Petrol Service Sales Assistant

The Job and What's Involved

Petrol StationAs a petrol service sales assistant, or forecourt assistant, you would sell fuel and other items to customers at garages and service stations.

As customers usually fill their own vehicles with fuel at the pumps, you would mainly take payments and serve customers in the shop. As well as fuel, you would also sell a range of other goods, including food and drinks, newspapers and magazines. Some garages also sell motor spares such as oil, batteries and headlamp bulbs.

Your main duties would include:

  • Checking how much fuel a customer has bought, using a computerised display screen.
  • Operating a till and taking cash, cheque and credit card payments.
  • Keeping track of fuel levels in the fuel storage tanks.
  • Restocking shelves.
  • Ordering new stock and taking deliveries.
  • Keeping forecourt and shop areas clean and tidy.

Depending on the type of operation you work for, you may have to carry out some basic vehicle checks for customers, for example checking tyre pressures and oil levels.

You would normally work 37 to 40 hours a week on a shift rota. Some service stations are open 24 hours a day, so you may be expected to work evenings, nights and weekends. Part-time work is very common.

You would spend most of your time inside the shop, serving customers, although you may occasionally help customers at the pumps. You may have to work alone, depending on the size of the outlet.

Petrol sales assistants can earn between £12,000 and around £16,000 a year.

Getting Started with this Career Choice

There are around 10,000 forecourt sites across the UK, with about 9,000 of these operating a small shop or convenience store on site. Operations range from large supermarket-owned sites to small independently-run garages.

Look out for vacancies advertised with Jobcentre Plus, in the local press and at the forecourts themselves.

Education and Training

You will not need any qualifications, but you should be able to show good communication skills and an ability to deal with payments – customer service, retail or cash handling experience will be useful.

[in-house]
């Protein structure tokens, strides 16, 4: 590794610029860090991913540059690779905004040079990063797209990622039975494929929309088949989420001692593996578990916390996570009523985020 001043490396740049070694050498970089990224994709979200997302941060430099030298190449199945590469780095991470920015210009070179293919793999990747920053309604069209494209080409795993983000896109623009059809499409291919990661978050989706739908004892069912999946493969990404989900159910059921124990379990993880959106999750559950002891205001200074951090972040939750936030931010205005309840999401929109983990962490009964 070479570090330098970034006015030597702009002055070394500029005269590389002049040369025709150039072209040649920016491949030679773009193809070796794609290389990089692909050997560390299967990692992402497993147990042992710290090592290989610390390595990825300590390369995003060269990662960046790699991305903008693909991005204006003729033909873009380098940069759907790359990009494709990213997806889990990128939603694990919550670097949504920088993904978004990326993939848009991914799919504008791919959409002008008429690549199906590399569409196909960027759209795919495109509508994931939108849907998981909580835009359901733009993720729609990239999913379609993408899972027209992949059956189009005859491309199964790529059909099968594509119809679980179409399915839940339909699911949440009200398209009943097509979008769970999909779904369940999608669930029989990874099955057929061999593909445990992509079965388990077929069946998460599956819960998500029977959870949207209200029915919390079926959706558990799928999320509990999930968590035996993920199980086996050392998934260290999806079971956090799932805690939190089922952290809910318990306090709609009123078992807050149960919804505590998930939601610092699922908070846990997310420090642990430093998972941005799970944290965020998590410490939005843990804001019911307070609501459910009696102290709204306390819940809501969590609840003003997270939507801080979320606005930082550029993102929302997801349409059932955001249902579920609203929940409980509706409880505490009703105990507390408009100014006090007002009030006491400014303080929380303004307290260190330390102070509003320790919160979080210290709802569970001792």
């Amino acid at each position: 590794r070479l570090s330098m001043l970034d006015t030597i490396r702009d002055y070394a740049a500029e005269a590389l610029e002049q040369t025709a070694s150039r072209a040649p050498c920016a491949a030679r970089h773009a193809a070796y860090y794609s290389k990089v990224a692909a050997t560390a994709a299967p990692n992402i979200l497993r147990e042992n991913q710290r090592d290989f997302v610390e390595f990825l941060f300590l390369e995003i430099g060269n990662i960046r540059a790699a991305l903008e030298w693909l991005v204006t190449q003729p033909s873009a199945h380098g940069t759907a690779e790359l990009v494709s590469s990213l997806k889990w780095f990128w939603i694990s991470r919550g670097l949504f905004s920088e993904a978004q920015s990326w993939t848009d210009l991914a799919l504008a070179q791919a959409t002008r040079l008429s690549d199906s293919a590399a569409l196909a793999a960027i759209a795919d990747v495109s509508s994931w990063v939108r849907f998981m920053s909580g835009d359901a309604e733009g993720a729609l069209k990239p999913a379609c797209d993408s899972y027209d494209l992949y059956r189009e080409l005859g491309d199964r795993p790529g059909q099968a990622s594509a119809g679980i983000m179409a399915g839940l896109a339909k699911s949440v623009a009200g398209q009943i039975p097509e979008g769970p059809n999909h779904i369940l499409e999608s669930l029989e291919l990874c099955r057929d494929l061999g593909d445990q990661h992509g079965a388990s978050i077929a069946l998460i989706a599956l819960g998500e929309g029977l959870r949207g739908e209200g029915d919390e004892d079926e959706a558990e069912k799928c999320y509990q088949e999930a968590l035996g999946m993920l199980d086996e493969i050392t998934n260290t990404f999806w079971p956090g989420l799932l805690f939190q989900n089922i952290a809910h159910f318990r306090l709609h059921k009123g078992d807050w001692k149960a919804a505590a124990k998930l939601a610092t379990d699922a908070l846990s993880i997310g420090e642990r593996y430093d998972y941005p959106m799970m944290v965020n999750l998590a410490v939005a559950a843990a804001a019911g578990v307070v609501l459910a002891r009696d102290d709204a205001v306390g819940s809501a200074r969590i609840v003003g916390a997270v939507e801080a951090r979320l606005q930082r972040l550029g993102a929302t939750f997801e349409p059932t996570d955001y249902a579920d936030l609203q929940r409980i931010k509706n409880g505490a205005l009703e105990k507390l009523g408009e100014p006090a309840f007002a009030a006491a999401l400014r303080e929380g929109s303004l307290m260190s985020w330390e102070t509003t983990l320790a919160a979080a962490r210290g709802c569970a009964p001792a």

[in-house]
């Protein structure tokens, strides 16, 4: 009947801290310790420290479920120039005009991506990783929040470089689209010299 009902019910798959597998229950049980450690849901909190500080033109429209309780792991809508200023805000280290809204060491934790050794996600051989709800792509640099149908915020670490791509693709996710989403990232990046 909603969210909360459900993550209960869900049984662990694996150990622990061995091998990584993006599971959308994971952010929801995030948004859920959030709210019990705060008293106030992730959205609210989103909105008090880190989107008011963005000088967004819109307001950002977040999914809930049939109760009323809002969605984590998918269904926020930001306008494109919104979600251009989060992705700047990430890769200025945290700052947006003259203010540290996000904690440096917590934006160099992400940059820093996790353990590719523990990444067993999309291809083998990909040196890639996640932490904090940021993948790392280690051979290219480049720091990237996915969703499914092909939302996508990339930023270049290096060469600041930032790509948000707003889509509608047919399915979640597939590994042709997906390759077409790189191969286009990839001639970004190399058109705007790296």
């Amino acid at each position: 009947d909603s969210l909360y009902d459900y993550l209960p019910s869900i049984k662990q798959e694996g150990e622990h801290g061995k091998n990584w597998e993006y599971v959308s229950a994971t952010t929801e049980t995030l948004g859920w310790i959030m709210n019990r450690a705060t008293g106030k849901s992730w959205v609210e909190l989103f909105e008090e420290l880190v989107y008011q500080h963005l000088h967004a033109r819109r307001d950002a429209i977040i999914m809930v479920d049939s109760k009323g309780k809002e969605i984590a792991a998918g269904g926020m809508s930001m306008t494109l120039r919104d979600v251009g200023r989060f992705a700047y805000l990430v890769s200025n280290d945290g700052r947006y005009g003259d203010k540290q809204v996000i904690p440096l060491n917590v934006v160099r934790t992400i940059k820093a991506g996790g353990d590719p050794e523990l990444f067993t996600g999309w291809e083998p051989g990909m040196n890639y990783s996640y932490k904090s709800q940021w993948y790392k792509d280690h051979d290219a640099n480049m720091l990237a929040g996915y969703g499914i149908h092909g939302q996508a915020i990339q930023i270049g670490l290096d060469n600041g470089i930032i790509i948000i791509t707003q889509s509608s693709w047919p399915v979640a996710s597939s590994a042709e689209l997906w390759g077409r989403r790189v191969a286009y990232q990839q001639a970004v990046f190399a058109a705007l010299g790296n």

Some companies will only employ people over the age of 18 for legal reasons, for example if the job involves working on your own in a garage.

You may be able to get into this job through an Apprenticeship scheme.

Apprenticeships and Advanced Apprenticeships provide structured training with an employer. As an apprentice you must be paid at least £95 per week; you may well be paid more. A recent survey found that the average wage for apprentices was £170 a week. Your pay will depend on the sector in which you work, your age, the area where you live and the stage at which you have arrived in the Apprenticeship.

Entry to Employment (e2e) can help to prepare those who are not yet ready for an Apprenticeship. In addition, Young Apprenticeships may be available for 14- to 16-year-olds. More information is available from a Connexions personal adviser or at www.apprenticeships.org.uk.

There are different arrangements for Apprenticeships in Scotland, Wales and Northern Ireland.

For further information visit My World of Work www.myworldofwork.co.uk/modernapprenticeships, Careers Wales www.careerswales.com; and for Northern Ireland contact www.careersserviceni.com.

The range of Apprenticeships available in your area will depend on the local jobs market and the types of skills employers need from their workers.

A Few More Exams You Might Need

Once you start work you will receive on-the-job training in parts of the job such as security, health and safety, and retail skills.

You may be expected to attend a Petrol Retail Passport course as part of health and safety awareness. For more details and a list of training providers, see the Safety Pass Alliance website.

You may also be able to work towards Level 2 NVQ Certificate in Customer Service.

If you work for an oil company, you may be able to take one of their own training programmes, particularly for management jobs.

Featured Job Guide - Ambulance Technician

Ambulance Technician

As an ambulance technician you would respond to accident and emergency calls, as well as a range of planned and unplanned non-emergency cases. You would usually work in a team, providing support to a paramedic during the assessment, diagnosis and treatment of patients at the scene of an incident and during hospital transfers.

You may use life saving skills as part of your day-to-day work.

________________________________________________________________________________

Skills and Personal Qualities Needed

A petrol service sales assistant needs:

  • Good customer service skills
  • The ability to work without supervision.
  • Good maths and cash handling skills.
  • Honesty.
  • An awareness of security issues.
  • An understanding of health and safety.

Your Long Term Prospects

With experience, you may be able to progress to supervisor or manager.

Get Further Information

Customer Service Network, Creative Industries Centre,
Wolverhampton Science Park, Glaisher Drive, Wolverhampton WV10 9TG
Tel: 01902 311641
Website: www.customernet.com

Institute of Customer Service (ICS),
2 Castle Court, St Peter's Street, Colchester, Essex CO1 1EW
Tel: 01206 571716
Website: www.instituteofcustomerservice.com

Other Related Jobs

Additional resources